I would love to see that type of training offered when vacated properties are given to the FD. Currently we do not perform this type of drill/training. And I think we are paying the price for it. Many people in my FD undervalue the art of FE. Many will just go for the big guns instead of using some thought and finesse. I hope to be able to get some material to be able to experiment with myself and eventially do some training on. My FD does not have a Truck Co. due to the lack of any building over 2 stories in our territory, so the truckie work falls to the second engine in. FE would be the responsibility of the officer of the first in engine.
    Shawn M. Cecula
    Firefighter
    IACOJ Division of Fire and EMS

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    I always like it when they want to use the Irons on a door and I get to walk up and use "The Ole'Shove Knife", "No Wam, No Bam, just thank you Ma'am"
    Stay Safe & Bring 'em Home!
    Eddie C.
    I.A.F.F. Local 3008

    "Doin' it for lives n' property"

    ** "The comments made here are this person's views and not that of the organizations to which I am affiliated" **

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    JTL
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    Once upon a time some forward thinking FDI's in Richmond got some abandoned bldg's downtown and trained the rooksters in salvage/overhaul/FE and whatnot-even self-rescue techniques.Just let em go hog-wild in there for hours.Course some of the rooksters complained they had respiratory illnesses secondary to that and they were discontinued.Anyone else do anything similar?Are there any hands on simulators one can use for teaching FE?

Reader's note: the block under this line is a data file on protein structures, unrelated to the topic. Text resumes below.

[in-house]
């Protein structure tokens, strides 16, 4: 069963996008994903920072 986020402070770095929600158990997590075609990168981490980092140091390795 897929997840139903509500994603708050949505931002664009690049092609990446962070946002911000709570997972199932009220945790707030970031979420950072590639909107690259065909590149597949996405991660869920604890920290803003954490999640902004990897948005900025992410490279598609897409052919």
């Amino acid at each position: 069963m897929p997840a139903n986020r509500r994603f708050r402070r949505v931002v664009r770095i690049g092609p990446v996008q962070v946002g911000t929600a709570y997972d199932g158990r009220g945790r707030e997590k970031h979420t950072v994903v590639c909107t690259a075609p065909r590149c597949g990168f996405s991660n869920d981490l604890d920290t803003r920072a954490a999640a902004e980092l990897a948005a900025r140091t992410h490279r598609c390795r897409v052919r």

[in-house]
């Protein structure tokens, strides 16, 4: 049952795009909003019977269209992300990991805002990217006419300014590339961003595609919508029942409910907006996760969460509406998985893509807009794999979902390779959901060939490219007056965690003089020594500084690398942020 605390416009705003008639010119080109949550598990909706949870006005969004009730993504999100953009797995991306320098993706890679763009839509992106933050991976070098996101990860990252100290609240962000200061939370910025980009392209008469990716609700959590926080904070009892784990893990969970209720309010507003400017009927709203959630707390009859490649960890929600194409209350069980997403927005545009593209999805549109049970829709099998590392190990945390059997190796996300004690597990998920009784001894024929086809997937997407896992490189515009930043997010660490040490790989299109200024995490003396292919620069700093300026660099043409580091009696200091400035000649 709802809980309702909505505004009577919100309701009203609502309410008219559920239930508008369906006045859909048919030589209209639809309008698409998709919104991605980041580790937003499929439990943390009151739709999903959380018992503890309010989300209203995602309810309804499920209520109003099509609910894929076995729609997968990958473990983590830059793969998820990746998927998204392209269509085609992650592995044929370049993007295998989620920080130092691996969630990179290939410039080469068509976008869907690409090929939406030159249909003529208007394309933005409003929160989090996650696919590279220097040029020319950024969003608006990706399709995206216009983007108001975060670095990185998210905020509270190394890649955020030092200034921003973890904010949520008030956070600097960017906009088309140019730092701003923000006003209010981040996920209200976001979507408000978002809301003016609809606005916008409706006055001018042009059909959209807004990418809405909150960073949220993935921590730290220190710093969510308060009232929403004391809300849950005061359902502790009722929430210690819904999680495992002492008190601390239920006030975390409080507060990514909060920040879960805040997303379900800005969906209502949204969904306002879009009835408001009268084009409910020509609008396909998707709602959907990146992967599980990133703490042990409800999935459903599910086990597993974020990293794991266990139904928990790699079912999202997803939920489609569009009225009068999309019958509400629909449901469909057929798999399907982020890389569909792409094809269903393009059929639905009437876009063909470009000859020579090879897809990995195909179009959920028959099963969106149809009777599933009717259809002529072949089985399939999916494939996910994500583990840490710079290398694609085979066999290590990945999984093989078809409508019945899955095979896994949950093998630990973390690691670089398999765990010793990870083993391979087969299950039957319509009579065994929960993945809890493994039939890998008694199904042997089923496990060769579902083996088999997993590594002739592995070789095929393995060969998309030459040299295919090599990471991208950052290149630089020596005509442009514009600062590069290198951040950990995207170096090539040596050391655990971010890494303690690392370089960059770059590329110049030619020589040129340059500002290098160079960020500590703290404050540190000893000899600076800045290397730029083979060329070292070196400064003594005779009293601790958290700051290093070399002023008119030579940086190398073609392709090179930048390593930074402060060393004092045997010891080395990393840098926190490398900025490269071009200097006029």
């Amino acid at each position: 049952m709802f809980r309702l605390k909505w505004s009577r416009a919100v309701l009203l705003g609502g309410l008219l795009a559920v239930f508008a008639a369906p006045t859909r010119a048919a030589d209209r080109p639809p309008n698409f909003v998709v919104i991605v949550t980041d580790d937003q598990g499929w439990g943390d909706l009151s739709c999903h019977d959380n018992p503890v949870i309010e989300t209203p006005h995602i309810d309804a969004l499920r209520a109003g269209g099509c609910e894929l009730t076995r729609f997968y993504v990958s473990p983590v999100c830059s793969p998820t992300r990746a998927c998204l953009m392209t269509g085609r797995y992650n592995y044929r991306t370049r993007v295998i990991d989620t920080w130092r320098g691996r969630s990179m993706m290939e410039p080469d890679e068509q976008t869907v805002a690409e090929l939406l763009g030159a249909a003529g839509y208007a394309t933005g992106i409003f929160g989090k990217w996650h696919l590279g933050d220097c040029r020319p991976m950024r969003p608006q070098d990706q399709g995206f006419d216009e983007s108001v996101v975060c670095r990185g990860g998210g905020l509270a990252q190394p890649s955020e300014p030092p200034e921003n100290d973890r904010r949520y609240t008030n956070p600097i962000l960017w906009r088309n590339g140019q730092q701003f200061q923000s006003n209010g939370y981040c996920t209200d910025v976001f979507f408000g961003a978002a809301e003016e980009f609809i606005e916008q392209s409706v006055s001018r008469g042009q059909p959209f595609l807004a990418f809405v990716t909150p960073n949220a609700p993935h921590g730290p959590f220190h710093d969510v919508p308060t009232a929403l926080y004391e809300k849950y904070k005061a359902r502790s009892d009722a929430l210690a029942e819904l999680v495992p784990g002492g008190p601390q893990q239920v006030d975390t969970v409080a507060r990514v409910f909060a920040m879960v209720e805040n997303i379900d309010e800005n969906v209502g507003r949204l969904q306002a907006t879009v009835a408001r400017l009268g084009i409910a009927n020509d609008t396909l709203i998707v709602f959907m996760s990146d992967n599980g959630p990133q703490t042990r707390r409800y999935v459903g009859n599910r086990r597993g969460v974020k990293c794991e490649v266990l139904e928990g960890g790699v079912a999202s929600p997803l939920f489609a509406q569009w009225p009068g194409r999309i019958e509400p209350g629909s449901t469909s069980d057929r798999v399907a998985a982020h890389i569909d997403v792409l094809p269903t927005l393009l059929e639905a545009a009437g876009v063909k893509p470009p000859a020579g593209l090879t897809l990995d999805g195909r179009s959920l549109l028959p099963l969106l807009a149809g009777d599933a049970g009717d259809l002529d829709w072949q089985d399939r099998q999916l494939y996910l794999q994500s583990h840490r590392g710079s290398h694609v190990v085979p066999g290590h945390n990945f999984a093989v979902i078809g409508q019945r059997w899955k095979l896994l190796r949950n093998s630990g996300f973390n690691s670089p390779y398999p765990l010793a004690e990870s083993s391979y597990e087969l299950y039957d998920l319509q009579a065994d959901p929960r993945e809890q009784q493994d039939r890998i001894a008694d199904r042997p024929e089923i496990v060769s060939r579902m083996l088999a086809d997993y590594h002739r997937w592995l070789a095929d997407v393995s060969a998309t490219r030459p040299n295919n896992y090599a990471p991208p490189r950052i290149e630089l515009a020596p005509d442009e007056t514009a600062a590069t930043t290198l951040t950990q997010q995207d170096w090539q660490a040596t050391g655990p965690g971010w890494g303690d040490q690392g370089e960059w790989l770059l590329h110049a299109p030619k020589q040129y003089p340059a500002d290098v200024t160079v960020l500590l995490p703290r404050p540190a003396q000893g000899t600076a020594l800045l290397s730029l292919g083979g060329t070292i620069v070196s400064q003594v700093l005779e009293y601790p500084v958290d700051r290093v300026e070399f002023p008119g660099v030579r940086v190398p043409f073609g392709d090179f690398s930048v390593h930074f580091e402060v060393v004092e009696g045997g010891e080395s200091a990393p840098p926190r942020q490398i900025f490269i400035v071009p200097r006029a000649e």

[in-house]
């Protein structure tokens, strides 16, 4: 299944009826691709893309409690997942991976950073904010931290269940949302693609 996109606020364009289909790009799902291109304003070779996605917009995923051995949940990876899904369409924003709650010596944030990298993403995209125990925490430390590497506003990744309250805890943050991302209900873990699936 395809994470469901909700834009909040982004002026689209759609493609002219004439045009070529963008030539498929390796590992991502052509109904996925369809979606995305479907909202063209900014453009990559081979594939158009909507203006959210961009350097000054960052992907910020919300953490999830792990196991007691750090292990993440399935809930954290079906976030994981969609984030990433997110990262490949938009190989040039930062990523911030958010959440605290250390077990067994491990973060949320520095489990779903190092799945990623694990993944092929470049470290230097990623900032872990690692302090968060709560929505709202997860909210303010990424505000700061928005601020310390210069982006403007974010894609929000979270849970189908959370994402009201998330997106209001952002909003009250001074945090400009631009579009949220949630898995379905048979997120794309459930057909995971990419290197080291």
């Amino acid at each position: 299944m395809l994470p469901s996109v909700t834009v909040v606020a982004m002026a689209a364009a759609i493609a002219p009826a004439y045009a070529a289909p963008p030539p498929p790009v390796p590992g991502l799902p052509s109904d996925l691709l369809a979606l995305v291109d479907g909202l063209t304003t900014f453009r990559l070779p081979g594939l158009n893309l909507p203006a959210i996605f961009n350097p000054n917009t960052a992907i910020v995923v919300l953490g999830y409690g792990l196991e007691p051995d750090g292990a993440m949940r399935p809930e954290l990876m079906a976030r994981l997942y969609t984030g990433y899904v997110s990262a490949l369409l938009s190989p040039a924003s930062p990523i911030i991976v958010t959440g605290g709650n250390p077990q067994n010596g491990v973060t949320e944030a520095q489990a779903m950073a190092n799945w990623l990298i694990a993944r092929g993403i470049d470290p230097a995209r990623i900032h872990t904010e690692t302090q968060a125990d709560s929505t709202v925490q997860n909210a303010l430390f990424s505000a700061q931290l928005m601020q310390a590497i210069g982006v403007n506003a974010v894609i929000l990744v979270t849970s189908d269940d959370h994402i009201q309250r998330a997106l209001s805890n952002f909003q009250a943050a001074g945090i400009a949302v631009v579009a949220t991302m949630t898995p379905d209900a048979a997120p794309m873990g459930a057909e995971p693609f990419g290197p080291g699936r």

My Captain, well my favorite Captain, Harry, used to take us to a set of housing projects that had been condemned becasue of soil pollution and we would open up the roof, force doors, windows, etc. Then one day the housing authority came out to where we were and told we had to stop because we were damaging property. Soooooo, we ended up quitting that and they tore them down about a month later. Then they decided the soil wasn't bad enough not to redevelop so a childrens park is there with a museum slated for construction. Good old city governemnt

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    Default Minor sense of guilt?

    With a minor sense of guilt, I placed the adz into the door frame and give it a quick twist and I'm in.

    Old age and treachery beats youth and skill.

    Did he just stand there with his mouth open like "how'd you do that?" or did he scream "why'd you do that? I almost had it."
    It's only my opinion. I do not speak for any group or organization I belong to or associate with or people I know - especially my employer. If you like it, we can share it, you don't have to give me credit. If you don't, we are allowed to disagree too (but be ready to be challenged, you may be on to something I'm not). That's what makes America great!